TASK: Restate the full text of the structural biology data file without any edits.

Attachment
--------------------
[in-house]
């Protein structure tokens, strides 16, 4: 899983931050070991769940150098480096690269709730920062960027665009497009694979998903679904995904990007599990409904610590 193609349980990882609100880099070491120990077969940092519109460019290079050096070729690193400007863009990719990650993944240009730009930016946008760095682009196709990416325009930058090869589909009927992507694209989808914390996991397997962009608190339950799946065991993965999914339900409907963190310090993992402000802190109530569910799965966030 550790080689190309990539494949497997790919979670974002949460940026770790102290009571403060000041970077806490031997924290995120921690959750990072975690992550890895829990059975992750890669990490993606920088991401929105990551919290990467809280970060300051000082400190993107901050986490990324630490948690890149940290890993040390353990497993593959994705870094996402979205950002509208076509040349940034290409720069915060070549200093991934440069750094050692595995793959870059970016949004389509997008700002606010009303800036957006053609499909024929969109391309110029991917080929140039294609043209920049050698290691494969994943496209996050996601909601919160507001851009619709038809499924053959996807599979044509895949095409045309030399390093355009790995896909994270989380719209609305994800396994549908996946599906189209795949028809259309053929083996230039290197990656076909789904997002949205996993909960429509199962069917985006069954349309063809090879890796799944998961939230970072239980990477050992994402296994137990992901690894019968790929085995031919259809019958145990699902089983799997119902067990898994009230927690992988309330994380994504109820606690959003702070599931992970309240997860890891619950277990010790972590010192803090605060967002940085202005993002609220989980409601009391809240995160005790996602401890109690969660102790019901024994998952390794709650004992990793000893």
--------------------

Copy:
[in-house]
């Protein structure tokens, strides 16, 4: 899983931050070991769940150098480096690269709730920062960027665009497009694979998903679904995904990007599990409904610590 193609349980990882609100880099070491120990077969940092519109460019290079050096070729690193400007863009990719990650993944240009730009930016946008760095682009196709990416325009930058090869589909009927992507694209989808914390996991397997962009608190339950799946065991993965999914339900409907963190310090993992402000802190109530569910799965966030 550790080689190309990539494949497997790919979670974002949460940026770790102290009571403060000041970077806490031997924290995120921690959750990072975690992550890895829990059975992750890669990490993606920088991401929105990551919290990467809280970060300051000082400190993107901050986490990324630490948690890149940290890993040390353990497993593959994705870094996402979205950002509208076509040349940034290409720069915060070549200093991934440069750094050692595995793959870059970016949004389509997008700002606010009303800036957006053609499909024929969109391309110029991917080929140039294609043209920049050698290691494969994943496209996050996601909601919160507001851009619709038809499924053959996807599979044509895949095409045309030399390093355009790995896909994270989380719209609305994800396994549908996946599906189209795949028809259309053929083996230039290197990656076909789904997002949205996993909960429509199962069917985006069954349309063809090879890796799944998961939230970072239980990477050992994402296994137990992901690894019968790929085995031919259809019958145990699902089983799997119902067990898994009230927690992988309330994380994504109820606690959003702070599931992970309240997860890891619950277990010790972590010192803090605060967002940085202005993002609220989980409601009391809240995160005790996602401890109690969660102790019901024994998952390794709650004992990793000893």